By Peter Gleason

John McCain was a fighter until his life ended yesterday at the age of 81.

He had a deep love for boxing, which he participated in when he was a student at the Naval Academy more than 60 years ago, and whenever his schedule permitted the late Arizona Senator would be at ringside watching the major bouts of the time.

The Muhammad Ali Boxing Reform Act, that was signed into law by President Clinton in 2000, was the result of tireless work by McCain and a few other senators hoping to help boxers they saw as exploited and powerless.

In 1997, he appeared on Larry King’s show on CNN with Marc Ratner, then the executive director of the Nevada Athletic Commission and now an executive with the UFC; as well as fighter Ken Shamrock. In the early days of the UFC, there were only three prohibited moves: No biting, no eye strikes and no groin strikes.

McCain infamously referred to MMA as “human cockfighting,” and used his influence to have it removed from television. It almost did the sport in. But his words and actions were out of a sense of trying to help the fighters.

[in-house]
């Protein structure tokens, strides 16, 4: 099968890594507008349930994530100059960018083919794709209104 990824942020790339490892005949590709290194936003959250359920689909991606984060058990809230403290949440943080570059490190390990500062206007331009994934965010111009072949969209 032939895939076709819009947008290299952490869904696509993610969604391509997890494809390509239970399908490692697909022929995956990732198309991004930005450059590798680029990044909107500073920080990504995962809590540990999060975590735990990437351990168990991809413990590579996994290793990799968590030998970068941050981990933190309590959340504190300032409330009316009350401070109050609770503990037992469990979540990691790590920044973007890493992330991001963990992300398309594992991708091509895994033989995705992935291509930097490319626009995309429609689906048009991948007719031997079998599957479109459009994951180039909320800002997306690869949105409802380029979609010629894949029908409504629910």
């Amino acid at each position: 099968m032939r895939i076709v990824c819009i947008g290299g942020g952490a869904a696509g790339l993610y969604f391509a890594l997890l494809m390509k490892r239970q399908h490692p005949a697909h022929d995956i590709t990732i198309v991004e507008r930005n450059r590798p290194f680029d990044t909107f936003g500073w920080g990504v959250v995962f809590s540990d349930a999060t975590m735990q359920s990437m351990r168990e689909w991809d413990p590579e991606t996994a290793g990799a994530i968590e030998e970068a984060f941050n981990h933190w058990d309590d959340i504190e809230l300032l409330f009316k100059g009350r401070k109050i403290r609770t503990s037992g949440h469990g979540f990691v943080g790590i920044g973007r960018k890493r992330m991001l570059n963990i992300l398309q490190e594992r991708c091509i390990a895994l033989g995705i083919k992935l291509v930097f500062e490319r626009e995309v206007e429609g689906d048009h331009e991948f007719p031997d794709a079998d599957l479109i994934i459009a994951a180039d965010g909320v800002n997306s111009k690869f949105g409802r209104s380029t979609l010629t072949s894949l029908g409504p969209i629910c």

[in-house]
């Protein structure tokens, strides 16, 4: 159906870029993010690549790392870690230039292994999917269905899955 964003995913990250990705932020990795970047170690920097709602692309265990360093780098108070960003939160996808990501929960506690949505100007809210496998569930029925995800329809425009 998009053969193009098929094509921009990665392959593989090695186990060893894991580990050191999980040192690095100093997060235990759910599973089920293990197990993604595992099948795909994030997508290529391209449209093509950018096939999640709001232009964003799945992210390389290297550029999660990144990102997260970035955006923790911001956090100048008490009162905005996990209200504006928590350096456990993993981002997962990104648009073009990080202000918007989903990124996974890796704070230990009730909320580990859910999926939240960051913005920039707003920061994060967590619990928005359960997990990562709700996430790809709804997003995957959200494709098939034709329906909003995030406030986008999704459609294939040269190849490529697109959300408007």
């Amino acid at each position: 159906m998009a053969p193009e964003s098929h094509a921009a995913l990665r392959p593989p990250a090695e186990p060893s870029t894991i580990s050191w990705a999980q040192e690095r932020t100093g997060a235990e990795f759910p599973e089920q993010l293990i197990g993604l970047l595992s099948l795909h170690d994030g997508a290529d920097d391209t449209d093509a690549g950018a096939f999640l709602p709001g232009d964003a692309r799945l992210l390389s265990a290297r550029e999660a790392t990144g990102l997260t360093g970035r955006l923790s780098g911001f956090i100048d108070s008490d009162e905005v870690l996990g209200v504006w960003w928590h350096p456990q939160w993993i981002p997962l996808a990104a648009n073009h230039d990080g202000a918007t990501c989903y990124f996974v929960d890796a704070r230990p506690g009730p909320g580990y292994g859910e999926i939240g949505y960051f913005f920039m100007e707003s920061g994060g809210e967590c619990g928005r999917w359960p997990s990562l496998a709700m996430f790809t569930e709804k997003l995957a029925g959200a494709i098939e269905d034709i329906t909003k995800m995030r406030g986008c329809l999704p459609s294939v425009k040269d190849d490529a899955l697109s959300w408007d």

When in the late 1990s MMA promoters began to seek out regulation, McCain approved. And ex-UFC owner Lorenzo Fertitta, in a statement to Yahoo Sports, said the sport may not exist now were it not for McCain’s insistence on regulation.

“If it wasn’t for Senator McCain forcing the issue of regulation in MMA, the sport wouldn’t exist and flourish as it does today,” Fertitta said. “Once he felt that health and safety issues were being addressed for the fighters, he had no issue at all with the sport.”